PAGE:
WATERVILLE — Glenn Close, versatile star of stage, screen and television, accepted the Mid-Life Achievement Award on Sunday night at the 17th annual Maine International Film Festival.
The award, crafted in the likeness of a Maine moose by festival Director Shannon Haines’ mother, Laurel McLeod, was a hit with Close.
“This is the best award I’ve ever received,” Close said, to loud applause from a packed Waterville Opera House. “I’m not kidding. This is better than the SAG (Screen Actors Guild) award. Oh, my gosh, this is fantastic. I adore this.”
Close, 67, and a six-time Academy Award nominee, was given the award by Haines and festival program director Ken Eisen.
The ceremony followed a showing of “Albert Nobbs,” a 2011 film Close starred in and co-produced about a woman in 19th-century Ireland who dresses as a man in order to be able to work.
Close spent about an hour with film enthusiasts Sunday night, answering questions about the film and her acting career, which also has netted her Emmy and Tony awards.
But first, Close thanked the Maine Film Center, which hosts the festival, and of which Haines is executive director.
“Congratulations for what you are creating here,” Close said.
The prolific actress said her definition of an independent film is one that almost does not get made.
“I don’t think that there is a better definition,” she said.
While “Albert Nobbs” was 14 years in the making, it took 32 days to shoot, she said. The character of Nobbs was what drew her to the part, she said.
“She’s certainly not what she seems, and I’m fascinated by what’s behind the mask,” Close said. “I think we all are experts at walking through life showing about one percent of what’s underneath. I just found her a heartbreaking character. I love characters that have a dream.”
The movie, filmed in a Dublin hotel, was produced with a lot of dedication and hard work from actors who came on board and put their all into it, according to Close.
“It started having a life of its own, and we ended up with an extraordinary group of actors,” she said.
Janet McTeer, Mia Wasikowska, Aaron Taylor-Johnson and Pauline Collins co-star in the film.
“Janet is a great actress,” Close said, the audience applauding immediately after the mention of McTeer’s name.
Close said McTeer was playing Mary Stuart on Broadway, and when Close saw her performance, she thought she was perfect for the part in “Nobbs.” Close went backstage, told McTeer she had a film for her and sent her the script. McTeer took the part, as did Taylor-Johnson.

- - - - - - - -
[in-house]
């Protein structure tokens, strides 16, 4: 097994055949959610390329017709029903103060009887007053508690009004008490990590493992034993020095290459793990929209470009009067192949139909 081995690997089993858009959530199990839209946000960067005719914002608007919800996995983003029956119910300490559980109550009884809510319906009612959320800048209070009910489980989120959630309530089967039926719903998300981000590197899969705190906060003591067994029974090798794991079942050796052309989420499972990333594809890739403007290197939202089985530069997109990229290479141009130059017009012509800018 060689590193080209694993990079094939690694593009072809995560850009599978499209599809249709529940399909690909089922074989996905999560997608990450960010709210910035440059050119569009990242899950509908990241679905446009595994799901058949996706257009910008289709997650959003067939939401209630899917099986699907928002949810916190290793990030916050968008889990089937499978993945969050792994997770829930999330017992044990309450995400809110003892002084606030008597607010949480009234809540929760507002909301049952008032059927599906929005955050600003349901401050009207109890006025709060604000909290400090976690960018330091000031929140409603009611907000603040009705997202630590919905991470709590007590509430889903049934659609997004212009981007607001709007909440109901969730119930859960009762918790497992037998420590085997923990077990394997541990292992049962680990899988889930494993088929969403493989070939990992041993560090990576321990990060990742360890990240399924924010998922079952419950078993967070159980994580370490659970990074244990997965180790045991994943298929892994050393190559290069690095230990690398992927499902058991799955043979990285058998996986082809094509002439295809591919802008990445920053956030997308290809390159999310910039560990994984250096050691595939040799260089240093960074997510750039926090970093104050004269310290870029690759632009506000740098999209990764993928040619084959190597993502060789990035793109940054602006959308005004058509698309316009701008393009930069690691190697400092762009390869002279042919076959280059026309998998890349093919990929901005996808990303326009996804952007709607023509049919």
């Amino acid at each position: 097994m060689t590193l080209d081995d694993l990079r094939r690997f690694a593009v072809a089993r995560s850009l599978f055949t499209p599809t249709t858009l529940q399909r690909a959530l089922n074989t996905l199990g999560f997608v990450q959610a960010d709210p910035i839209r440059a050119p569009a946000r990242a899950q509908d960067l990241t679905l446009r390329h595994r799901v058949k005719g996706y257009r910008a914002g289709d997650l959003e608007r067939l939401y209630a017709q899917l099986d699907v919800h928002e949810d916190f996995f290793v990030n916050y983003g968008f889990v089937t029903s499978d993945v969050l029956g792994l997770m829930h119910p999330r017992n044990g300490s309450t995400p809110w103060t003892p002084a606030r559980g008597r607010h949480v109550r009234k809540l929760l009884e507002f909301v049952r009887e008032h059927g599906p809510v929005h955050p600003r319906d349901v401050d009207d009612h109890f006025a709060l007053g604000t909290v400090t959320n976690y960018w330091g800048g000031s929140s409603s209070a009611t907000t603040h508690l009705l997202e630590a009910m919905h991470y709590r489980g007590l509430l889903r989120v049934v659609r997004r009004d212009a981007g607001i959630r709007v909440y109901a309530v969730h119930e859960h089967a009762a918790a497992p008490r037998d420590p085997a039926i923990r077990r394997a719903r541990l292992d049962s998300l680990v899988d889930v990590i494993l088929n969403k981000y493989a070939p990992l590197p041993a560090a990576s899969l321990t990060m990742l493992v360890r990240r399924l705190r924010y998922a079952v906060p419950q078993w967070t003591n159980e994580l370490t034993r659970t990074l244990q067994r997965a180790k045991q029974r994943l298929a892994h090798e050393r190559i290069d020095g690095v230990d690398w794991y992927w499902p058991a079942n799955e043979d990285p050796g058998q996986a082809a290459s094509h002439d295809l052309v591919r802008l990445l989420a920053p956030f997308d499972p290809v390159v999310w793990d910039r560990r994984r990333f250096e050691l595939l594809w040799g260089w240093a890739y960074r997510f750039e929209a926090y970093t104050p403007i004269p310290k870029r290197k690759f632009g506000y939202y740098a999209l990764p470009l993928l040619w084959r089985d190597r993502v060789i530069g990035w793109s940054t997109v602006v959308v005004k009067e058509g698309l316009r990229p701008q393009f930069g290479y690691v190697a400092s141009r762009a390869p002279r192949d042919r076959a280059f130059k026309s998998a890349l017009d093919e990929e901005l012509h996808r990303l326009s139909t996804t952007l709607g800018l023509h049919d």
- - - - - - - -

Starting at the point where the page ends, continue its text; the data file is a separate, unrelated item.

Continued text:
Filming in Dublin was always Close’s dream because the story is Irish, but the location was not certain from the outset, she said.
“We looked at east Germany, certainly Budapest, everywhere — Montreal. I mean, it ultimately came down to what is right for the film and also, Ireland has very, very good tax breaks, so it became possible. It was wonderful that it actually worked out there.”
Close’s character required a significant makeup job, including enlarging her ears and adding a nose tip made of gel.
“There came a point where I looked up and it really wasn’t me anymore, and I started crying,” Close recalled. “I couldn’t believe it.”
She worked on the film in the editing room.
“The whole editing process is something that I love,” she said.
She prompted laughter several times during the question-and-answer session. When someone asked her if she had ever worked with directors who were difficult, she said she would not name names.
“Two I didn’t enjoy — ah, three — all for different reasons,” she said.
One director, she said, systematically cut off the audience from the emotional journey of the movie.
“I learned a lot from that,” she said. “It was a miserable experience for me. I learned that the most powerful aspect of any art is … to give your audience a real emotional journey so at the end you feel like you have been through something you can emotionally identify with.”
Another director was just a bad director, she said.
“He didn’t know how to block a scene, and so we just directed ourselves and made him think it was his idea.”
The audience erupted in laughter.
Close attended a reception at Amici’s Cucina restaurant downtown after the ceremony.
Close’s film “Cookie’s Fortune,” from 1999, shows at 3:30 p.m. Monday in the Opera House.
Amy Calder — 861-9247